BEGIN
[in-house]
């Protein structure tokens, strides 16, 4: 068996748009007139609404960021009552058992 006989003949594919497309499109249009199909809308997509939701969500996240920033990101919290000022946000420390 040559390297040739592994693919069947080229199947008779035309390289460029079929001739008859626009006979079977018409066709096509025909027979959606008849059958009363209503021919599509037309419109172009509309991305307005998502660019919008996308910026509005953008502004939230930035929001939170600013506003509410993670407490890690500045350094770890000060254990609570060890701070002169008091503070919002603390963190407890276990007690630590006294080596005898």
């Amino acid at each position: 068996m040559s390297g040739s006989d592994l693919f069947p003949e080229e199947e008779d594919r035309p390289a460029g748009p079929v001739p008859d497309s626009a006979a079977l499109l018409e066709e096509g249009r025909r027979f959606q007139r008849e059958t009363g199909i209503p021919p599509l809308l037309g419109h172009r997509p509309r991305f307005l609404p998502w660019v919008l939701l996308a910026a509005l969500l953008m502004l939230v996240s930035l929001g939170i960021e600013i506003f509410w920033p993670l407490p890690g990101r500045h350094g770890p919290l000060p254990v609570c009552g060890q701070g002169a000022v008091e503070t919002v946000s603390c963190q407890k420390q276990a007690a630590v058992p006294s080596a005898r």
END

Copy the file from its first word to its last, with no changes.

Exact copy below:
[in-house]
């Protein structure tokens, strides 16, 4: 068996748009007139609404960021009552058992 006989003949594919497309499109249009199909809308997509939701969500996240920033990101919290000022946000420390 040559390297040739592994693919069947080229199947008779035309390289460029079929001739008859626009006979079977018409066709096509025909027979959606008849059958009363209503021919599509037309419109172009509309991305307005998502660019919008996308910026509005953008502004939230930035929001939170600013506003509410993670407490890690500045350094770890000060254990609570060890701070002169008091503070919002603390963190407890276990007690630590006294080596005898």
């Amino acid at each position: 068996m040559s390297g040739s006989d592994l693919f069947p003949e080229e199947e008779d594919r035309p390289a460029g748009p079929v001739p008859d497309s626009a006979a079977l499109l018409e066709e096509g249009r025909r027979f959606q007139r008849e059958t009363g199909i209503p021919p599509l809308l037309g419109h172009r997509p509309r991305f307005l609404p998502w660019v919008l939701l996308a910026a509005l969500l953008m502004l939230v996240s930035l929001g939170i960021e600013i506003f509410w920033p993670l407490p890690g990101r500045h350094g770890p919290l000060p254990v609570c009552g060890q701070g002169a000022v008091e503070t919002v946000s603390c963190q407890k420390q276990a007690a630590v058992p006294s080596a005898r």